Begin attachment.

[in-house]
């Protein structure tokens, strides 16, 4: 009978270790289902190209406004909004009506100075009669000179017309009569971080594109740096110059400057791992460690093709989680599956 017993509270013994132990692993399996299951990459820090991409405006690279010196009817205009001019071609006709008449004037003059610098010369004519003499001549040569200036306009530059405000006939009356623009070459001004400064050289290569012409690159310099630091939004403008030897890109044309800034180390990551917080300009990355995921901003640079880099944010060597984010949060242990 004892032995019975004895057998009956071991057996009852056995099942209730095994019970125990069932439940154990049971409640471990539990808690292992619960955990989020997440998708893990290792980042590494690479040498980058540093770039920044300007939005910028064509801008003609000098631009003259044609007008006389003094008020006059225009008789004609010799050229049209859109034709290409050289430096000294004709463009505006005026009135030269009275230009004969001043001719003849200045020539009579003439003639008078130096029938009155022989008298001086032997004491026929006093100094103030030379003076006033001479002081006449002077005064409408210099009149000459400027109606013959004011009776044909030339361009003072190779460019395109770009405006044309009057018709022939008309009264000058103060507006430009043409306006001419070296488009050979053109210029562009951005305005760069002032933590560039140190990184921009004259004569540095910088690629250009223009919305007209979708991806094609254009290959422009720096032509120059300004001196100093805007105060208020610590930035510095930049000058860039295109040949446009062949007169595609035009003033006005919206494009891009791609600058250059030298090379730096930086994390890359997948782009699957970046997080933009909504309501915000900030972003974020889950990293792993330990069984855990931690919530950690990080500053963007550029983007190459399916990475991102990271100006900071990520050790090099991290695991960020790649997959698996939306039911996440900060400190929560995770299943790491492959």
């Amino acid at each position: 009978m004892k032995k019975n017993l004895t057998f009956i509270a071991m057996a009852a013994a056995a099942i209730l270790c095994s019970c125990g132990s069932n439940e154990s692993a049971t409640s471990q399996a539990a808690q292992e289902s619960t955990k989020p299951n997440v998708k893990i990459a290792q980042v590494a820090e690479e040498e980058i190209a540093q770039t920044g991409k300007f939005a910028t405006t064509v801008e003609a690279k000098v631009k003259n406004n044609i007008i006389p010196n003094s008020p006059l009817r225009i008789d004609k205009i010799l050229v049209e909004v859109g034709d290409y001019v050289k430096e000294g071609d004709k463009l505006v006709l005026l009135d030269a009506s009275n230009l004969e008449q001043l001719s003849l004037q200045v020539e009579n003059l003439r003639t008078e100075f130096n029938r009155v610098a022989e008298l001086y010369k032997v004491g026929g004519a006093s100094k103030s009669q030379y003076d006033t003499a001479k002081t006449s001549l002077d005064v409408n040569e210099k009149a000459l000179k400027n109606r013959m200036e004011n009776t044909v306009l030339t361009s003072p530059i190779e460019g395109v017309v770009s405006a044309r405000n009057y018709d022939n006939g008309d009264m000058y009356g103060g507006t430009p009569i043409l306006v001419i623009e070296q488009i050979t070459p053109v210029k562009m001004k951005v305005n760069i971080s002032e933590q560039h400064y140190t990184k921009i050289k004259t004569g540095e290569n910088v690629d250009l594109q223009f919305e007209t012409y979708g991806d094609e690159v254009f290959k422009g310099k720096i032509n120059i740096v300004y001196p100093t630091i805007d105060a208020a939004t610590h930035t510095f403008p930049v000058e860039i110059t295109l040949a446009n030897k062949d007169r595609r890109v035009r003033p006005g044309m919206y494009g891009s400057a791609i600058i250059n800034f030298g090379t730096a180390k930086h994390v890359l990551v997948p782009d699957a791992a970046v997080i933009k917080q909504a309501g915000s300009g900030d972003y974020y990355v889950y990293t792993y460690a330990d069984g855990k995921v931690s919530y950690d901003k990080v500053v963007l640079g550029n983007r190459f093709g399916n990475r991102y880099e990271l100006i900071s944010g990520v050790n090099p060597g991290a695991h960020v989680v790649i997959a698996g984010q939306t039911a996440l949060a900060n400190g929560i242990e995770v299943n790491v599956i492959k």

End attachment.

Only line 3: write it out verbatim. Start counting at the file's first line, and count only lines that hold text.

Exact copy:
């Amino acid at each position: 009978m004892k032995k019975n017993l004895t057998f009956i509270a071991m057996a009852a013994a056995a099942i209730l270790c095994s019970c125990g132990s069932n439940e154990s692993a049971t409640s471990q399996a539990a808690q292992e289902s619960t955990k989020p299951n997440v998708k893990i990459a290792q980042v590494a820090e690479e040498e980058i190209a540093q770039t920044g991409k300007f939005a910028t405006t064509v801008e003609a690279k000098v631009k003259n406004n044609i007008i006389p010196n003094s008020p006059l009817r225009i008789d004609k205009i010799l050229v049209e909004v859109g034709d290409y001019v050289k430096e000294g071609d004709k463009l505006v006709l005026l009135d030269a009506s009275n230009l004969e008449q001043l001719s003849l004037q200045v020539e009579n003059l003439r003639t008078e100075f130096n029938r009155v610098a022989e008298l001086y010369k032997v004491g026929g004519a006093s100094k103030s009669q030379y003076d006033t003499a001479k002081t006449s001549l002077d005064v409408n040569e210099k009149a000459l000179k400027n109606r013959m200036e004011n009776t044909v306009l030339t361009s003072p530059i190779e460019g395109v017309v770009s405006a044309r405000n009057y018709d022939n006939g008309d009264m000058y009356g103060g507006t430009p009569i043409l306006v001419i623009e070296q488009i050979t070459p053109v210029k562009m001004k951005v305005n760069i971080s002032e933590q560039h400064y140190t990184k921009i050289k004259t004569g540095e290569n910088v690629d250009l594109q223009f919305e007209t012409y979708g991806d094609e690159v254009f290959k422009g310099k720096i032509n120059i740096v300004y001196p100093t630091i805007d105060a208020a939004t610590h930035t510095f403008p930049v000058e860039i110059t295109l040949a446009n030897k062949d007169r595609r890109v035009r003033p006005g044309m919206y494009g891009s400057a791609i600058i250059n800034f030298g090379t730096a180390k930086h994390v890359l990551v997948p782009d699957a791992a970046v997080i933009k917080q909504a309501g915000s300009g900030d972003y974020y990355v889950y990293t792993y460690a330990d069984g855990k995921v931690s919530y950690d901003k990080v500053v963007l640079g550029n983007r190459f093709g399916n990475r991102y880099e990271l100006i900071s944010g990520v050790n090099p060597g991290a695991h960020v989680v790649i997959a698996g984010q939306t039911a996440l949060a900060n400190g929560i242990e995770v299943n790491v599956i492959k």